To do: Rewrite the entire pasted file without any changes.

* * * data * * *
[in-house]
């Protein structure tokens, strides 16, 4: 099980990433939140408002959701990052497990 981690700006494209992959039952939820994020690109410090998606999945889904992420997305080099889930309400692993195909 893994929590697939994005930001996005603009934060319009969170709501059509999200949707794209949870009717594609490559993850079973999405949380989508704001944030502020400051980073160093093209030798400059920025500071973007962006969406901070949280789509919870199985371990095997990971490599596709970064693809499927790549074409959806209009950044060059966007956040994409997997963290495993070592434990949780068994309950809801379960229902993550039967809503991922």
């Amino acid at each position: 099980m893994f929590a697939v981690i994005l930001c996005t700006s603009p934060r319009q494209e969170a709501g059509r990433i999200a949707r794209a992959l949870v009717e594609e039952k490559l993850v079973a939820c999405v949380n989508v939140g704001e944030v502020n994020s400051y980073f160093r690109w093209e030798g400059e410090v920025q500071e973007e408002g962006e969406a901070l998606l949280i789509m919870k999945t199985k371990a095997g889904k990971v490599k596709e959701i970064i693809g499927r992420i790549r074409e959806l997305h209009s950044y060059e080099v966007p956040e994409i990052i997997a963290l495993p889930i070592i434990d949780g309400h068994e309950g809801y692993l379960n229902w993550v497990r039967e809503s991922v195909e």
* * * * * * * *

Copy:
[in-house]
């Protein structure tokens, strides 16, 4: 099980990433939140408002959701990052497990 981690700006494209992959039952939820994020690109410090998606999945889904992420997305080099889930309400692993195909 893994929590697939994005930001996005603009934060319009969170709501059509999200949707794209949870009717594609490559993850079973999405949380989508704001944030502020400051980073160093093209030798400059920025500071973007962006969406901070949280789509919870199985371990095997990971490599596709970064693809499927790549074409959806209009950044060059966007956040994409997997963290495993070592434990949780068994309950809801379960229902993550039967809503991922």
């Amino acid at each position: 099980m893994f929590a697939v981690i994005l930001c996005t700006s603009p934060r319009q494209e969170a709501g059509r990433i999200a949707r794209a992959l949870v009717e594609e039952k490559l993850v079973a939820c999405v949380n989508v939140g704001e944030v502020n994020s400051y980073f160093r690109w093209e030798g400059e410090v920025q500071e973007e408002g962006e969406a901070l998606l949280i789509m919870k999945t199985k371990a095997g889904k990971v490599k596709e959701i970064i693809g499927r992420i790549r074409e959806l997305h209009s950044y060059e080099v966007p956040e994409i990052i997997a963290l495993p889930i070592i434990d949780g309400h068994e309950g809801y692993l379960n229902w993550v497990r039967e809503s991922v195909e």